1889 History Index
Biographical History of Shelby and Audubon Counties
This is an incorporated town, made such in the spring of 1886. It was originally platted by the Milwaukee Land Company, for railway purposes, May 17, 1882. It is geographically situated on section 23, township 80, range 40, in Washington Township. It is distanced twelve miles northwest of Harlan, and about the same distance southwest of Defiance, the nearest banking points, aside from Portsmouth, six miles to the southwest. It is beautifully situated, between two quite elevated ridges of land, so common in Shelby County, and cannot be seen until one comes within a few rods of the town plat, reminding one of some of the pretty places in the New England States, except the country is void of timber.|
The first to engage in commercial calling were Wheeler & Kleeb, who handled a general stock in 1882. The firm was changed first to Kleeb & McCoid, then to Williams & Co., who operated a year or so, and then, in 1885, became the property of George W. McCoid, who still owns it.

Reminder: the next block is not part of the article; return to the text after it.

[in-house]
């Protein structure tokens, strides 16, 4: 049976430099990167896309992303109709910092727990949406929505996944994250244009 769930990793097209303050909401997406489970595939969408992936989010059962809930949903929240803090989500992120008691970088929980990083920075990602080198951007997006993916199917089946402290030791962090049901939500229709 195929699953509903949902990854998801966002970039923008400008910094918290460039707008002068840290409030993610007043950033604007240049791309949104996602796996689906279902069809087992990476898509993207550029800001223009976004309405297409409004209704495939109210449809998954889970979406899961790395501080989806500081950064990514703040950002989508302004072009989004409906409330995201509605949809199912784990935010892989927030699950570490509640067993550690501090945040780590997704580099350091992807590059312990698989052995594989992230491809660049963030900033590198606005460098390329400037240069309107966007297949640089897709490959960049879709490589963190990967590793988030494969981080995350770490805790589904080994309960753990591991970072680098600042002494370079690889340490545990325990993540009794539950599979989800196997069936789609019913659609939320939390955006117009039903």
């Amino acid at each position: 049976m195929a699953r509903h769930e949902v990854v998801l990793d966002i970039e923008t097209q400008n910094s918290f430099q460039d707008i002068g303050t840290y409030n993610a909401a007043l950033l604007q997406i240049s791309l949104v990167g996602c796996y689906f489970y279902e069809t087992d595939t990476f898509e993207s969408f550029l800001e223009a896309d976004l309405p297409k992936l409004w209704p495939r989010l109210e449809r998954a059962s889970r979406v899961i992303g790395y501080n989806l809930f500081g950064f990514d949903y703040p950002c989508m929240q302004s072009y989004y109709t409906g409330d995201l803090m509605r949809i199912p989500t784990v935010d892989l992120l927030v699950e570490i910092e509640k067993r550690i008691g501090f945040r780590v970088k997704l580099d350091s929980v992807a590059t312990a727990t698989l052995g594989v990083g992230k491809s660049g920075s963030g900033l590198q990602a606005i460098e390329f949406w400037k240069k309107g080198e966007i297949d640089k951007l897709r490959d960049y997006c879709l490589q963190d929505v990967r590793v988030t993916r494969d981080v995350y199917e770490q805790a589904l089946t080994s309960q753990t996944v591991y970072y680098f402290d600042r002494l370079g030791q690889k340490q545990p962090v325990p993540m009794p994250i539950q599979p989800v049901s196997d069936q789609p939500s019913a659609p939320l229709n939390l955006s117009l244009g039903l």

The next to go into trade in the general line was George Holderfer, who commenced in 1883, remained a year and removed to Harlan. Sale & Lake were another firm, who commenced operations in the spring of 1884; they ran about a year and sold to J. D. Lake & Co., who finally closed out to George W. McCoid in 1887. The fourth general dealer in Panama was Swenning Bros., who began in the autumn of 1886, and is now known by the title of Nels Swenning. Then came Kleeb & Shoreth, in the summer of 1887, with a general store, which is still in operation.
The first to deal in drugs was F. J. Swenning, who located in 1882, and still continues. The other drug store was started by Dr. A. E. Gregg, in 1888; he simply carries an office stock of pure drugs, but no general line.
The hardware trade was at first represented by a Mr. Eby in 1882, who operated a year or so and then sold to Nels Swenning, who still carries on the trade. Another hardware dealer at present is J. M. Pieffer, who left his farm in 1888 to enter mercantile business.
The furniture trade has been handled by various parties, in connection with other lines, and is now carried on by Nels Swenning, together with other general stock.